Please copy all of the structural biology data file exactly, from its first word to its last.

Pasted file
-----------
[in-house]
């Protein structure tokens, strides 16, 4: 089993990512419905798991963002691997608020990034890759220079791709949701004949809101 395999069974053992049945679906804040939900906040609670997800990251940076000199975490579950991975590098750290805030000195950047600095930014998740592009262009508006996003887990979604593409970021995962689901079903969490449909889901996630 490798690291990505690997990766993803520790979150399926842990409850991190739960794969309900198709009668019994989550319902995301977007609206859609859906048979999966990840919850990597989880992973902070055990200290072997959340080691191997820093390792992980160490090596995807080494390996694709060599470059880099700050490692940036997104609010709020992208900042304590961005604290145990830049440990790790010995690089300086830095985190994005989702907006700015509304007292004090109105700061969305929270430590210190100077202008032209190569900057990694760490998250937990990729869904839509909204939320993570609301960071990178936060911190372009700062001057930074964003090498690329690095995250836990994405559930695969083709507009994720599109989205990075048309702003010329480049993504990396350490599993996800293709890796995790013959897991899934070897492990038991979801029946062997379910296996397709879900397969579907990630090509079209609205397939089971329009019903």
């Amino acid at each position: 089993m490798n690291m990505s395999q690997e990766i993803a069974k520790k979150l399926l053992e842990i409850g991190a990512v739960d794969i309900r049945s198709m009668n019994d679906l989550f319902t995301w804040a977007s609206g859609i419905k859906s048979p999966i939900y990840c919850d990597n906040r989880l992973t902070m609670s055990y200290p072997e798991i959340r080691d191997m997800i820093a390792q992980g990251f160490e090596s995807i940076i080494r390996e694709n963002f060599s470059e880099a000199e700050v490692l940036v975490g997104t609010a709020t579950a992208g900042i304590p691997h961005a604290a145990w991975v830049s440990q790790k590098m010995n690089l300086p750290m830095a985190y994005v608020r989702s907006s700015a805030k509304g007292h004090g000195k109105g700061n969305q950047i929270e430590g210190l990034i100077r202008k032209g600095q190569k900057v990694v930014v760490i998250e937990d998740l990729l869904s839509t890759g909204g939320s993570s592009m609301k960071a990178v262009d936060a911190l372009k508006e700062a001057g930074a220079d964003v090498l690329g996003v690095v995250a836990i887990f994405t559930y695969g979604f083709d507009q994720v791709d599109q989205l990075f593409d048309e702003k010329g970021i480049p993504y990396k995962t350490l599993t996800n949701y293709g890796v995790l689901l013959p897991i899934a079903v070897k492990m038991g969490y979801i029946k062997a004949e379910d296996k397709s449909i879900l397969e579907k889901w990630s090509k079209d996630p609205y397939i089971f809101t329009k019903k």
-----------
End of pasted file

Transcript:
[in-house]
């Protein structure tokens, strides 16, 4: 089993990512419905798991963002691997608020990034890759220079791709949701004949809101 395999069974053992049945679906804040939900906040609670997800990251940076000199975490579950991975590098750290805030000195950047600095930014998740592009262009508006996003887990979604593409970021995962689901079903969490449909889901996630 490798690291990505690997990766993803520790979150399926842990409850991190739960794969309900198709009668019994989550319902995301977007609206859609859906048979999966990840919850990597989880992973902070055990200290072997959340080691191997820093390792992980160490090596995807080494390996694709060599470059880099700050490692940036997104609010709020992208900042304590961005604290145990830049440990790790010995690089300086830095985190994005989702907006700015509304007292004090109105700061969305929270430590210190100077202008032209190569900057990694760490998250937990990729869904839509909204939320993570609301960071990178936060911190372009700062001057930074964003090498690329690095995250836990994405559930695969083709507009994720599109989205990075048309702003010329480049993504990396350490599993996800293709890796995790013959897991899934070897492990038991979801029946062997379910296996397709879900397969579907990630090509079209609205397939089971329009019903």
């Amino acid at each position: 089993m490798n690291m990505s395999q690997e990766i993803a069974k520790k979150l399926l053992e842990i409850g991190a990512v739960d794969i309900r049945s198709m009668n019994d679906l989550f319902t995301w804040a977007s609206g859609i419905k859906s048979p999966i939900y990840c919850d990597n906040r989880l992973t902070m609670s055990y200290p072997e798991i959340r080691d191997m997800i820093a390792q992980g990251f160490e090596s995807i940076i080494r390996e694709n963002f060599s470059e880099a000199e700050v490692l940036v975490g997104t609010a709020t579950a992208g900042i304590p691997h961005a604290a145990w991975v830049s440990q790790k590098m010995n690089l300086p750290m830095a985190y994005v608020r989702s907006s700015a805030k509304g007292h004090g000195k109105g700061n969305q950047i929270e430590g210190l990034i100077r202008k032209g600095q190569k900057v990694v930014v760490i998250e937990d998740l990729l869904s839509t890759g909204g939320s993570s592009m609301k960071a990178v262009d936060a911190l372009k508006e700062a001057g930074a220079d964003v090498l690329g996003v690095v995250a836990i887990f994405t559930y695969g979604f083709d507009q994720v791709d599109q989205l990075f593409d048309e702003k010329g970021i480049p993504y990396k995962t350490l599993t996800n949701y293709g890796v995790l689901l013959p897991i899934a079903v070897k492990m038991g969490y979801i029946k062997a004949e379910d296996k397709s449909i879900l397969e579907k889901w990630s090509k079209d996630p609205y397939i089971f809101t329009k019903k």